Brennus was a Gallic chieftain of the Senones who was famous for uttering the words “Vae victis!”, which translates to “Woe to the vanquished!” after capturing the entire city of Rome.
Cicero was the greatest speaker among the many famous statesmen of ancient Rome. He practiced law and studied philospohy in Greece before holding a rising sequence of important jobs in the Roman Empire. In 64 BCE he became Consul, the highest office in Rome. As Consul he won fame for his orations against Cataline, the head of a secret conspiracy to seize the government. Always a staunch supporter of the Republic, Cicero was eventually forced from office by his enemies, and when Julius Caesar consolidated his power in 48 BC, Cicero went into political retirement. During this time he wrote his famous essays on happiness, on old age, and on friendship. Upon Caesar’s assassination in 44 BCE, Cicero returned to public life and delivered a series of scathing speeches (the “Phillipics”) against Marc Antony. This proved to be Cicero’s undoing: when Antony took power in a triumvirate with Octavian and Marcus Lepidus, Cicero was declared an outlaw and killed by Antony’s men in 43 BCE. Continue reading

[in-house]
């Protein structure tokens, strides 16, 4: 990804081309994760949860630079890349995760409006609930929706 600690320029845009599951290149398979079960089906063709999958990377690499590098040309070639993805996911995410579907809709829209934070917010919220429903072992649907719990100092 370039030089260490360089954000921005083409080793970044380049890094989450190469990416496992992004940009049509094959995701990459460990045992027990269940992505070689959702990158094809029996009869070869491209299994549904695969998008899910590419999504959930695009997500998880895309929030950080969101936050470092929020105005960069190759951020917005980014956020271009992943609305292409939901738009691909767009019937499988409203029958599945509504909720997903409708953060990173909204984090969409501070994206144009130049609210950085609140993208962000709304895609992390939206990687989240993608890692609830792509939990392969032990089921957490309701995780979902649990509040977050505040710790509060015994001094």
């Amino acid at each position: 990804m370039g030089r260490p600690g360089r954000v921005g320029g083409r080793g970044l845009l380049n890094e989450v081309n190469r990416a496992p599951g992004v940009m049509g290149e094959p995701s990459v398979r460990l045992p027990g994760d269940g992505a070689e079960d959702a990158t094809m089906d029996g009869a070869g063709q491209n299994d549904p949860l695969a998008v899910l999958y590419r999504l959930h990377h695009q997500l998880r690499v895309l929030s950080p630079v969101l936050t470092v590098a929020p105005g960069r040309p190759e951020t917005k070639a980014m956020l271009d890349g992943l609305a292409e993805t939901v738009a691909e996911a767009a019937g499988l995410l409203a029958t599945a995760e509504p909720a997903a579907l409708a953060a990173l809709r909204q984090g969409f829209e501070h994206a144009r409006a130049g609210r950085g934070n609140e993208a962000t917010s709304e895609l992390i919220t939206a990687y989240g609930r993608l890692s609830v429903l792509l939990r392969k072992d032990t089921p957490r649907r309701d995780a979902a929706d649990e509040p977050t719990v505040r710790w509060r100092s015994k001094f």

Lucius Junius Brutus (LVCIVS IVNIVS BRVTVS) was the founder of the Roman Republic and traditionally one of the first consuls in 509 BC. He was claimed as an ancestor of the Roman gens Junia, including Marcus Junius Brutus, the most famous of Caesar’s assassins. Brutus was a hero of Republicanism during the Enlightenment and Neoclassical periods, and artists like Jacques-Louis David painted scenes of his life. Continue reading